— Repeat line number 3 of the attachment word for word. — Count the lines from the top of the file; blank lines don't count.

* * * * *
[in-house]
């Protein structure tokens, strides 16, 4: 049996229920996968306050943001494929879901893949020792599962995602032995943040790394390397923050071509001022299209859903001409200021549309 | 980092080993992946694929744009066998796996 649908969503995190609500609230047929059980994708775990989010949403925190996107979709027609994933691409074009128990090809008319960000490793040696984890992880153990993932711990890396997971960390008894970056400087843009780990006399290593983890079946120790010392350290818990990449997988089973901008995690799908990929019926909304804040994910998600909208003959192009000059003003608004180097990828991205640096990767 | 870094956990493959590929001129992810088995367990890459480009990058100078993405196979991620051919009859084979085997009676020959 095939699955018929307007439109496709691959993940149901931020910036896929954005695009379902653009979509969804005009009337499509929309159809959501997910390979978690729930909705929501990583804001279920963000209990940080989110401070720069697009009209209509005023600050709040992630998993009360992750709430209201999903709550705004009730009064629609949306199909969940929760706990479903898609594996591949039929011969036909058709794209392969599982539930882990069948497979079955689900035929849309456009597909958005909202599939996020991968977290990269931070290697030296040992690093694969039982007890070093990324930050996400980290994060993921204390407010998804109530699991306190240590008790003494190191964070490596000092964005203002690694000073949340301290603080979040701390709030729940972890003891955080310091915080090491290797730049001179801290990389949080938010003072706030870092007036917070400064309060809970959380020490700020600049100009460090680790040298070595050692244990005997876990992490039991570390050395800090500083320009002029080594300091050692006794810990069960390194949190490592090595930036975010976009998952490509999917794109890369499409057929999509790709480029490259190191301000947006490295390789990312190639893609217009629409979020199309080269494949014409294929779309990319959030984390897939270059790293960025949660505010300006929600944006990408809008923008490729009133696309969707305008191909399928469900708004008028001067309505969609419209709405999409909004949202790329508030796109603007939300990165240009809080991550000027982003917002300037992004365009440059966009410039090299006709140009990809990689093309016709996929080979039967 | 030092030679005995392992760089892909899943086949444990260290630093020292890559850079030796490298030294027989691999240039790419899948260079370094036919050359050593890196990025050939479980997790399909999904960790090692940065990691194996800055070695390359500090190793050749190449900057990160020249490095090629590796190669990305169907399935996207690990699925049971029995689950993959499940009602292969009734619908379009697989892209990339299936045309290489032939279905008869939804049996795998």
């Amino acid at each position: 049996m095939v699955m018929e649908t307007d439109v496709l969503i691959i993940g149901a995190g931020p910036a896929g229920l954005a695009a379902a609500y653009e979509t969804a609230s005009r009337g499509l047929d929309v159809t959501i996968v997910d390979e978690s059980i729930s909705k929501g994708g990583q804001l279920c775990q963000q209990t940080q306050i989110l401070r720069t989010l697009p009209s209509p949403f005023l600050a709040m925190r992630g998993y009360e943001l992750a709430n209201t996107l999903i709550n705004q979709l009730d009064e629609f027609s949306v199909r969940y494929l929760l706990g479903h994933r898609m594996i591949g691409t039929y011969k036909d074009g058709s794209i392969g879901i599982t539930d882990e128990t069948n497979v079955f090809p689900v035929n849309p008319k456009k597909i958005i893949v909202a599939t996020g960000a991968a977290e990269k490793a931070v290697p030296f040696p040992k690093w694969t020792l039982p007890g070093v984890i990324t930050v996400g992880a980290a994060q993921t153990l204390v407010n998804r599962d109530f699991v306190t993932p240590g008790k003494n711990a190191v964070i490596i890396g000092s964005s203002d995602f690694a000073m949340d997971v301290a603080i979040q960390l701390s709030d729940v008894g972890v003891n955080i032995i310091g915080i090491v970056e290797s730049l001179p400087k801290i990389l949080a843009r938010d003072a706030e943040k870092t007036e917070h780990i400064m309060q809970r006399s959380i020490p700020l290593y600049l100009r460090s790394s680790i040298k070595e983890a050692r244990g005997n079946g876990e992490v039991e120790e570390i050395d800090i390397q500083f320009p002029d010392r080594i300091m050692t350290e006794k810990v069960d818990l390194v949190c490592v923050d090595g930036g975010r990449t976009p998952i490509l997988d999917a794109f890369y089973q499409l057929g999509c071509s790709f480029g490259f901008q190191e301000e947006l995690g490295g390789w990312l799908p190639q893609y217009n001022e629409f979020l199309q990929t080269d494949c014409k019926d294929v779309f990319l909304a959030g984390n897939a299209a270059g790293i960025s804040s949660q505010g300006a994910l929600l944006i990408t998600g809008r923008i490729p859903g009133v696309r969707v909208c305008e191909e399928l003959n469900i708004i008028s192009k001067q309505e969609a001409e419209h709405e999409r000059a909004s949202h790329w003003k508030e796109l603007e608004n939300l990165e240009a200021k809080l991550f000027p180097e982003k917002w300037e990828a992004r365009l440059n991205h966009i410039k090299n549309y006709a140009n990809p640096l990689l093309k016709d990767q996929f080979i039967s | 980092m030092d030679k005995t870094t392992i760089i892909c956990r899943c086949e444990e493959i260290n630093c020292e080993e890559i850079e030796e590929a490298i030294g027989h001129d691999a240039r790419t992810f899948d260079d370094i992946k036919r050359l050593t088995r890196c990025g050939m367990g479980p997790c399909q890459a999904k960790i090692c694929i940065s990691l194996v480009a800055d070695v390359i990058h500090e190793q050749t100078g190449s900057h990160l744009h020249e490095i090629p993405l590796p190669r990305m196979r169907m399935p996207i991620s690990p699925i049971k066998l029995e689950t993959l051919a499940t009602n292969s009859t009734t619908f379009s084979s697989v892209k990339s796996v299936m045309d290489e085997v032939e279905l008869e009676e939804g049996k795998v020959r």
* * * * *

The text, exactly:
């Amino acid at each position: 049996m095939v699955m018929e649908t307007d439109v496709l969503i691959i993940g149901a995190g931020p910036a896929g229920l954005a695009a379902a609500y653009e979509t969804a609230s005009r009337g499509l047929d929309v159809t959501i996968v997910d390979e978690s059980i729930s909705k929501g994708g990583q804001l279920c775990q963000q209990t940080q306050i989110l401070r720069t989010l697009p009209s209509p949403f005023l600050a709040m925190r992630g998993y009360e943001l992750a709430n209201t996107l999903i709550n705004q979709l009730d009064e629609f027609s949306v199909r969940y494929l929760l706990g479903h994933r898609m594996i591949g691409t039929y011969k036909d074009g058709s794209i392969g879901i599982t539930d882990e128990t069948n497979v079955f090809p689900v035929n849309p008319k456009k597909i958005i893949v909202a599939t996020g960000a991968a977290e990269k490793a931070v290697p030296f040696p040992k690093w694969t020792l039982p007890g070093v984890i990324t930050v996400g992880a980290a994060q993921t153990l204390v407010n998804r599962d109530f699991v306190t993932p240590g008790k003494n711990a190191v964070i490596i890396g000092s964005s203002d995602f690694a000073m949340d997971v301290a603080i979040q960390l701390s709030d729940v008894g972890v003891n955080i032995i310091g915080i090491v970056e290797s730049l001179p400087k801290i990389l949080a843009r938010d003072a706030e943040k870092t007036e917070h780990i400064m309060q809970r006399s959380i020490p700020l290593y600049l100009r460090s790394s680790i040298k070595e983890a050692r244990g005997n079946g876990e992490v039991e120790e570390i050395d800090i390397q500083f320009p002029d010392r080594i300091m050692t350290e006794k810990v069960d818990l390194v949190c490592v923050d090595g930036g975010r990449t976009p998952i490509l997988d999917a794109f890369y089973q499409l057929g999509c071509s790709f480029g490259f901008q190191e301000e947006l995690g490295g390789w990312l799908p190639q893609y217009n001022e629409f979020l199309q990929t080269d494949c014409k019926d294929v779309f990319l909304a959030g984390n897939a299209a270059g790293i960025s804040s949660q505010g300006a994910l929600l944006i990408t998600g809008r923008i490729p859903g009133v696309r969707v909208c305008e191909e399928l003959n469900i708004i008028s192009k001067q309505e969609a001409e419209h709405e999409r000059a909004s949202h790329w003003k508030e796109l603007e608004n939300l990165e240009a200021k809080l991550f000027p180097e982003k917002w300037e990828a992004r365009l440059n991205h966009i410039k090299n549309y006709a140009n990809p640096l990689l093309k016709d990767q996929f080979i039967s | 980092m030092d030679k005995t870094t392992i760089i892909c956990r899943c086949e444990e493959i260290n630093c020292e080993e890559i850079e030796e590929a490298i030294g027989h001129d691999a240039r790419t992810f899948d260079d370094i992946k036919r050359l050593t088995r890196c990025g050939m367990g479980p997790c399909q890459a999904k960790i090692c694929i940065s990691l194996v480009a800055d070695v390359i990058h500090e190793q050749t100078g190449s900057h990160l744009h020249e490095i090629p993405l590796p190669r990305m196979r169907m399935p996207i991620s690990p699925i049971k066998l029995e689950t993959l051919a499940t009602n292969s009859t009734t619908f379009s084979s697989v892209k990339s796996v299936m045309d290489e085997v032939e279905l008869e009676e939804g049996k795998v020959r």